ratings have been downgraded to 'B-' in line with the revised
country ceiling. The Rating Outlook is Negative. These issuers
operate in a strategic sector for the country and are exposed to
government intervention, such as Decree (566/19), announced on Aug.
16, 2019. The decree caps oil prices at $59bbl at an exchange rate
of P$45.19 per USD, and gasoline and diesel prices for refiners.

Capex, Pampa Energia and PCR are integrated upstream and utilities
companies with modest crude exports. Fitch estimates that both
Capex's and Pampa Energia's cash balances abroad and 50% of EBITDA
generated from crude exports cover the next twelve months of debt
service by more than 1.0x. This could therefore offset the inherent
risk of their power generation businesses and exposure to CAMMESA.
PCR has operations in Colombia and Ecuador (B-), where the sum of
cash flows from both operations adequately cover hard currency
gross interest expense for the next 12 months. Therefore, the
applicable country ceiling of Ecuador applies.

Mastellone is the largest dairy company and the leading processor
of dairy products in Argentina. The company is first in the fluid
milk market by physical volume with a market share of approximately
66%. Export and foreign sales (Brazil and Paraguay) represent about
11% of revenues. As of June 30, 2019, the company had no short-term
debt, with cash and cash equivalents of USD12 million. Most of the
cash balance is held in Argentina. Mastellone's debt is entirely
comprised of the USD200M bond due in July 2021. Arcor owns about
43% of Mastellone.

Foreign Currency IDR Capped by Country Ceiling: The Foreign
Currency IDRs of IRSA Inversiones y Representaciones S.A., IRSA
Propiedades Commercials' (IRSA) and Telecom Argentina are
constrained by Argentina's 'B-' Country Ceiling. Fitch believes
that a default would most likely be driven by transfer and
convertibility restrictions, not by a material deterioration of the
company's business or financial profile. In cases where there is a
two-notch gap between the Foreign and Local Currency IDRs, Fitch's
"Country-Specific Treatment of Recovery Ratings" criteria allows
for Recovery Ratings to be notched above the Argentine soft cap of
'RR4'; therefore, Fitch has assigned a recovery rating of 'RR3' to
both IRSA entities and and Telecom Argentina's outstanding
international bonds. Arcor's Foreign Currency IDR is rated at 'B'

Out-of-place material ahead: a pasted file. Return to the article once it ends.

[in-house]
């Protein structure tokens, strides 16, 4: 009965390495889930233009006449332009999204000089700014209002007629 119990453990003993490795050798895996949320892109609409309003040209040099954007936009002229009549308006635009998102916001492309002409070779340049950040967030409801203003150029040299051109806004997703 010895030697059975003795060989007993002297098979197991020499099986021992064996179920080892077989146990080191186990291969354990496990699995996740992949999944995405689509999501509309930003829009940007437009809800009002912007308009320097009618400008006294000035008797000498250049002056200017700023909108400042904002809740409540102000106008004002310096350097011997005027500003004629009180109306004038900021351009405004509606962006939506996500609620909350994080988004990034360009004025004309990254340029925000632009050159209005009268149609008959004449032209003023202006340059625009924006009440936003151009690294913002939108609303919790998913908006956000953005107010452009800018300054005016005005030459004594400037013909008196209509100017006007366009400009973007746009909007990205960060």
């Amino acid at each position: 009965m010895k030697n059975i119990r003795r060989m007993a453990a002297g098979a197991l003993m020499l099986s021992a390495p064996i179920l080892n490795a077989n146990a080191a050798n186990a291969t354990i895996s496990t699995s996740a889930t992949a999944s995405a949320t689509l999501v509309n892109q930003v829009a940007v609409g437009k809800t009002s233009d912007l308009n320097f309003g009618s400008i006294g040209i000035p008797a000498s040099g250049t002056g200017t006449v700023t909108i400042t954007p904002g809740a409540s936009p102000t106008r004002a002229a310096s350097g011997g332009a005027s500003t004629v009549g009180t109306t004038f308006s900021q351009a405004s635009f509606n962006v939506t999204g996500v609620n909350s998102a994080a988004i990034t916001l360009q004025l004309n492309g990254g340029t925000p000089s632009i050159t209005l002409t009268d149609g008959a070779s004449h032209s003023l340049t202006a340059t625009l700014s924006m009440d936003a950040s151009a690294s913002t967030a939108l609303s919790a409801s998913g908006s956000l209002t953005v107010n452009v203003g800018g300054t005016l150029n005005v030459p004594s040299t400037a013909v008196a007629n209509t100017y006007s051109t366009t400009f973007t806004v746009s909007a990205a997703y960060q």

or one-notch above the country ceiling of 'B-' as cash abroad, cash
generated by exports and cash flow from foreign operations exceed
1.5x for 12 months of hard currency debt repayment.

Links to Sovereign: YPF's ratings reflect the close linkage with
the Republic of Argentina resulting from the company's ownership
structure as well as recent government interventions. Argentina
controls the company through its 51% participation, presence of
provincial government officials on the board of directors and
different regulations. In addition, the repuclic can sometimes
govern the company's strategy and business decisions.

The Argentine government has a history of significant interference
in the oil and gas sector. Via Decree No. 1277, the government set
regulations related to investment levels in the oil and gas sector
and domestic price reference points, and most recently with decree
566/19, which is estimated to have a negative impact on cash flows
of USD120 million per month that the rule is in effect. YPF is a
leading energy company in Argentina, but government policies
continue to present challenges for the company, inhibiting its
business strategy.

KEY ASSUMPTIONS

Fitch's Key Assumptions Within Its Rating Case for Argentina

  -- Fitch expects growth of the global economy, and that of key
trading partner Brazil.

RATING SENSITIVITIES

Developments That May, Individually or Collectively, Lead to
Positive Rating Action for Argentina

  -- Easing of financing constraints, such as a marked improvement
in market borrowing conditions, that supports the sovereign's
ability to meet its financing needs;

  -- Economic recovery and progress on fiscal consolidation that
mitigate risks to debt sustainability.

Developments That May, Individually or Collectively, Lead to
Negative Rating Action for Argentina

  -- Increased signs of probable default; signals that further
financial support from the IMF would entail some form of
restructuring of debt owed to commercial creditors.

FULL LIST OF RATING ACTIONS

Fitch downgrades or affirms the following ratings:

AES Argentina Generacion S.A.

  -- Long-term Foreign Currency and Local Currency IDR to 'CCC'
from 'B';

  -- Long-term senior unsecured notes to 'CCC'/'RR4' from
'B'/'RR4'.

Agua y Saneamientos Argentinos, S.A.

  -- Long-term Foreign Currency and Local Currency IDR to 'CCC'
from 'B';

  -- Long-term senior unsecured notes to 'CCC'/'RR4' from
'B'/'RR4'.

Albanesi S.A.

  -- Long-term Foreign Currency and Local Currency IDR to 'CCC'
from 'B-';

  -- Central Termica Roca S.A./ Generacion Mediterranea S.A. senior
unsecured notes to 'CCC/RR4' from 'B-'/'RR4'.

Arcor S.A.I.C

  -- Long-term Foreign Currency IDR to 'B' from 'B+'; Outlook
Negative;

  -- Long-term Local Currency IDR to 'B+' from 'BB-'; Outlook
Negative;

  -- International senior unsecured bonds to 'B'/'RR4' from
'B+'/'RR4'.

Capex S.A.

  -- Long-term Foreign Currency and Local Currency IDR to 'B-' from
'B'; Outlook Negative;

  -- Long-term senior unsecured notes to 'B-'/'RR4' from
'B'/'RR4'.

CLISA - Compania Latinoamericana de Infraestructura y Servicios